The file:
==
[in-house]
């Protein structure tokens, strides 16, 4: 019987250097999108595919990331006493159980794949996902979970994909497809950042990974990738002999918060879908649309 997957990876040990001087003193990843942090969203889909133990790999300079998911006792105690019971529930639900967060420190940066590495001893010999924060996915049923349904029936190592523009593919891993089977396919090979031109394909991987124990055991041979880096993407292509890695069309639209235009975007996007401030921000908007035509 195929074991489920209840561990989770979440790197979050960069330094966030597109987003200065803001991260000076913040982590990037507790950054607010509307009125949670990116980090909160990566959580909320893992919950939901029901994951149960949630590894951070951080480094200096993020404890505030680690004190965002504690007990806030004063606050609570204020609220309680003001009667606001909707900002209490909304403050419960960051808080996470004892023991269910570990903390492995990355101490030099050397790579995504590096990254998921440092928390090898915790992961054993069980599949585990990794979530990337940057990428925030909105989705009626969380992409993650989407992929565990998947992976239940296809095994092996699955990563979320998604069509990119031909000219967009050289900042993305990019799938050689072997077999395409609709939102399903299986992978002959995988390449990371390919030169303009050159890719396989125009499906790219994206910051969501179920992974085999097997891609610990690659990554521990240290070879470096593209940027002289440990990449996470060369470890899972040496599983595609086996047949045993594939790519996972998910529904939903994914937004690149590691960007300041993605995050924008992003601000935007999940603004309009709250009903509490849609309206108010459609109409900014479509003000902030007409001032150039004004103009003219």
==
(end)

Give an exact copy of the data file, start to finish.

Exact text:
[in-house]
């Protein structure tokens, strides 16, 4: 019987250097999108595919990331006493159980794949996902979970994909497809950042990974990738002999918060879908649309 997957990876040990001087003193990843942090969203889909133990790999300079998911006792105690019971529930639900967060420190940066590495001893010999924060996915049923349904029936190592523009593919891993089977396919090979031109394909991987124990055991041979880096993407292509890695069309639209235009975007996007401030921000908007035509 195929074991489920209840561990989770979440790197979050960069330094966030597109987003200065803001991260000076913040982590990037507790950054607010509307009125949670990116980090909160990566959580909320893992919950939901029901994951149960949630590894951070951080480094200096993020404890505030680690004190965002504690007990806030004063606050609570204020609220309680003001009667606001909707900002209490909304403050419960960051808080996470004892023991269910570990903390492995990355101490030099050397790579995504590096990254998921440092928390090898915790992961054993069980599949585990990794979530990337940057990428925030909105989705009626969380992409993650989407992929565990998947992976239940296809095994092996699955990563979320998604069509990119031909000219967009050289900042993305990019799938050689072997077999395409609709939102399903299986992978002959995988390449990371390919030169303009050159890719396989125009499906790219994206910051969501179920992974085999097997891609610990690659990554521990240290070879470096593209940027002289440990990449996470060369470890899972040496599983595609086996047949045993594939790519996972998910529904939903994914937004690149590691960007300041993605995050924008992003601000935007999940603004309009709250009903509490849609309206108010459609109409900014479509003000902030007409001032150039004004103009003219």